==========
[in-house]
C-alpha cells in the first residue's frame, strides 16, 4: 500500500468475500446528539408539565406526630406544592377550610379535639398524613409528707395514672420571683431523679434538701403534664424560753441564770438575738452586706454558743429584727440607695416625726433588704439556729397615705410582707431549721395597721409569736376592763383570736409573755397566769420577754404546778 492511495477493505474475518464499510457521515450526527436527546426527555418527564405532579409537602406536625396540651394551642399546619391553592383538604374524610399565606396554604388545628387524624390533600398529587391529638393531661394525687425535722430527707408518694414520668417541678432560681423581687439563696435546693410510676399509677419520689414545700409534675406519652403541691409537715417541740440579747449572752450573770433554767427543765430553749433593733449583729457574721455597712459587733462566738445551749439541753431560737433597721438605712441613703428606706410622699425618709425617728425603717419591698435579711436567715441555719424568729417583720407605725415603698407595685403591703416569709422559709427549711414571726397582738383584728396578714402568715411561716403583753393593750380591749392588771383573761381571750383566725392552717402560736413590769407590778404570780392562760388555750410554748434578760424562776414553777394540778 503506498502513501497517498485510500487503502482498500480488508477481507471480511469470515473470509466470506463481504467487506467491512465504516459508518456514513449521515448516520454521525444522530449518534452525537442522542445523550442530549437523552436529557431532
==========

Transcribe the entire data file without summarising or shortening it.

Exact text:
[in-house]
C-alpha cells in the first residue's frame, strides 16, 4: 500500500468475500446528539408539565406526630406544592377550610379535639398524613409528707395514672420571683431523679434538701403534664424560753441564770438575738452586706454558743429584727440607695416625726433588704439556729397615705410582707431549721395597721409569736376592763383570736409573755397566769420577754404546778 492511495477493505474475518464499510457521515450526527436527546426527555418527564405532579409537602406536625396540651394551642399546619391553592383538604374524610399565606396554604388545628387524624390533600398529587391529638393531661394525687425535722430527707408518694414520668417541678432560681423581687439563696435546693410510676399509677419520689414545700409534675406519652403541691409537715417541740440579747449572752450573770433554767427543765430553749433593733449583729457574721455597712459587733462566738445551749439541753431560737433597721438605712441613703428606706410622699425618709425617728425603717419591698435579711436567715441555719424568729417583720407605725415603698407595685403591703416569709422559709427549711414571726397582738383584728396578714402568715411561716403583753393593750380591749392588771383573761381571750383566725392552717402560736413590769407590778404570780392562760388555750410554748434578760424562776414553777394540778 503506498502513501497517498485510500487503502482498500480488508477481507471480511469470515473470509466470506463481504467487506467491512465504516459508518456514513449521515448516520454521525444522530449518534452525537442522542445523550442530549437523552436529557431532